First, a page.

Thus, the difference between the base period cost-of-living index and the Laspeyres price index is zero to the first order so that the Laspeyres is a first-order approximation to the base period cost of living. The approximate difference between them, the right hand-side of (46), depends on how much substitution is possible, which is represented by the matrix S0 as well as by the size of the difference between the base and current price vectors. Note that, because the Slutsky matrix is a negative semidefinite matrix, the quadratic form on the right-hand side of (46) is nonpositive as we should expect, given that the Laspeyres is an upper bound for the base period cost-of-living index. Note also that p0 lies in the nullspace of S0, so that if period t prices are proportional to period 0 prices, the right-hand side of (46) will be zero. More generally, the right-hand side will be larger the more pt deviates from p0 in a nonproportionate manner.
We note that a similar approximation analysis can be carried out for the Paasche index and the current period cost-of-living index. We leave the details to the reader.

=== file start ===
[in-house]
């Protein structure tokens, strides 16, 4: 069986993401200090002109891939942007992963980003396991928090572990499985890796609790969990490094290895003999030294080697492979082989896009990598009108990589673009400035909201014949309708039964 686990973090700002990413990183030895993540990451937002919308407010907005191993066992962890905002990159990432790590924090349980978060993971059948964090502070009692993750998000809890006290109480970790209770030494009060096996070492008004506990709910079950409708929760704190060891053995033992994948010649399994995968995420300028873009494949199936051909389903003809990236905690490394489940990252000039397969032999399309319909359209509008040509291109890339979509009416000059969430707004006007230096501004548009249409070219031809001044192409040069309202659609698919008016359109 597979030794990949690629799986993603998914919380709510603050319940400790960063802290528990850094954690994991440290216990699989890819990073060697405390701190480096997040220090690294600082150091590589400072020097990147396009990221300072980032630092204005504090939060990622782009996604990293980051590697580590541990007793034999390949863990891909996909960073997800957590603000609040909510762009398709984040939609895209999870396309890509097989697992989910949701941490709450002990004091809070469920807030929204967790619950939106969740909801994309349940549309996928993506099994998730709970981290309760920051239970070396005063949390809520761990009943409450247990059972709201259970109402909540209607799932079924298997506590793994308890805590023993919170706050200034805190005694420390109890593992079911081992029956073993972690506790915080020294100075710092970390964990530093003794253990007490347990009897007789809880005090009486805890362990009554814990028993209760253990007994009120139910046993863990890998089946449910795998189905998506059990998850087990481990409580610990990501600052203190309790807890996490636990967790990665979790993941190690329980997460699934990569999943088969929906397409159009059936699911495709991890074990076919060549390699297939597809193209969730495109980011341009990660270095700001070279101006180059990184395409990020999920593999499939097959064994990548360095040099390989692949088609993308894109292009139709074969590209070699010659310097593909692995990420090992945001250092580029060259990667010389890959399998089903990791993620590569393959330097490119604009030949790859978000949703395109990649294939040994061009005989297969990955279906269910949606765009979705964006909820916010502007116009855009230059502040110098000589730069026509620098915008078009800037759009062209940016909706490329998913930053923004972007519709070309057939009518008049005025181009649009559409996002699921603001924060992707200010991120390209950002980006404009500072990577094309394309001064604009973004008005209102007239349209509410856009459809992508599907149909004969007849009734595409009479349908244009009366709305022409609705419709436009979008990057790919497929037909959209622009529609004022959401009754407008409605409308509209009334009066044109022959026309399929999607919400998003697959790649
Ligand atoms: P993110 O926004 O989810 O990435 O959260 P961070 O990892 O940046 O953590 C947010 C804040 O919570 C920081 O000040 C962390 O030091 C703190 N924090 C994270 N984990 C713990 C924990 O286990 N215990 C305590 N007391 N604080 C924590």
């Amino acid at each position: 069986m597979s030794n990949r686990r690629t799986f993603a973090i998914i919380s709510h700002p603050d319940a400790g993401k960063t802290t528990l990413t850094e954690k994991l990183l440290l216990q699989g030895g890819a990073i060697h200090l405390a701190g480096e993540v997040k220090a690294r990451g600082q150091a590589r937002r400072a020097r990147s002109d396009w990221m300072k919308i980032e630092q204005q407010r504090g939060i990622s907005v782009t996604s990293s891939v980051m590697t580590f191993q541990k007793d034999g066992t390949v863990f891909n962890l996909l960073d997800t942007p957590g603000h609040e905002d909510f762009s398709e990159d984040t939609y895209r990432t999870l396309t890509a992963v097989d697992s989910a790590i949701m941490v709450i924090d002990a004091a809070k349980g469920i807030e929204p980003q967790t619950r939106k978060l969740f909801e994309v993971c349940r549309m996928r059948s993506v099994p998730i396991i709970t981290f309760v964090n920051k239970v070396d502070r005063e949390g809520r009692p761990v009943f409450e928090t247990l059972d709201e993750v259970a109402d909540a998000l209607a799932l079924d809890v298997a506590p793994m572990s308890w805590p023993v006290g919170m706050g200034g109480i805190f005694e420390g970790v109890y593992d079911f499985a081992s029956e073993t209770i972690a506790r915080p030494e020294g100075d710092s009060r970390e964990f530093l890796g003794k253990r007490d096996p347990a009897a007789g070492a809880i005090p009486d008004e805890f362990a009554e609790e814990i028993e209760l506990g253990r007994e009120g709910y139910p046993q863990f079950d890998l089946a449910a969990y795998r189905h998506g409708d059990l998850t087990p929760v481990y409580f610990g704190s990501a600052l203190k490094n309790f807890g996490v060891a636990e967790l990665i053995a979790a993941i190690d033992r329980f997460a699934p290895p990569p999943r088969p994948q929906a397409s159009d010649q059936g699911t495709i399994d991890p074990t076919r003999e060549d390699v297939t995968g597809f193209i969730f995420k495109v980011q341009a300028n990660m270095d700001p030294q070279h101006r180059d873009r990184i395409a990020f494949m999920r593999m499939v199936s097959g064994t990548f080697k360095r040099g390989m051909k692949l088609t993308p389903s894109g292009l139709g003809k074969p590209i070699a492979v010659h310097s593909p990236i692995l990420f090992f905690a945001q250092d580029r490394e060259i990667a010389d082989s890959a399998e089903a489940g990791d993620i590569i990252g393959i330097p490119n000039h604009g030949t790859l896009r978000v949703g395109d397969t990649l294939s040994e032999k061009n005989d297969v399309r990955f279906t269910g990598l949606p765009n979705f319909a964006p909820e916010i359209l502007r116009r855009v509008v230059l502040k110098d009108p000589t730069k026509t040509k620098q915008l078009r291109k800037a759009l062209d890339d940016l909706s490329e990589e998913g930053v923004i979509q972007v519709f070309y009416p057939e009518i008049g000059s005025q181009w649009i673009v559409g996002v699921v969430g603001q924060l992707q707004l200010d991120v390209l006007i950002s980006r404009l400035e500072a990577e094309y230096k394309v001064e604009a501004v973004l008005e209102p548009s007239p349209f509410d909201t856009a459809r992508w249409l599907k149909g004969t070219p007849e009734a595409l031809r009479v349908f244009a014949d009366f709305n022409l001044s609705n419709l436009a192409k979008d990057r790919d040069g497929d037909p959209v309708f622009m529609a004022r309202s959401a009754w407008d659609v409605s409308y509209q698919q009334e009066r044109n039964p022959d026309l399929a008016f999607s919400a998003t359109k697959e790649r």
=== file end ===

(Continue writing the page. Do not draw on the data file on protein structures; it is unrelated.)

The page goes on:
CES Price Indexes
Suppose that the consumer’s cost function takes the form
(47)
when s is not unity or

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(48)
when s = 1. This cost function represents homothetic preference, and the corresponding utility function is the constant elasticity of substitution (CES) utility function introduced into the economics literature by Arrow, Chenery, Minhas, and Solow (1961). The parameter s is the elasticity of substitution; when s = 0, the unit cost function defined by (47) is linear in prices and hence corresponds to a fixed-coefficients utility function with zero substitutability between all commodities. When s = 1, equation (48), the corresponding utility function is a Cobb-Douglas function. When s tends to infinity, the corresponding utility function approaches a linear utility function which exhibits infinite substitutability between all commodities. Even within the class of homothetic preferences, the CES cost function defined by (47) and (48) is not a fully flexible functional form (unless the number of commodities is two), but it is more flexible than the zero substitutability utility function that is exact for the Laspeyres and Paasche price indexes.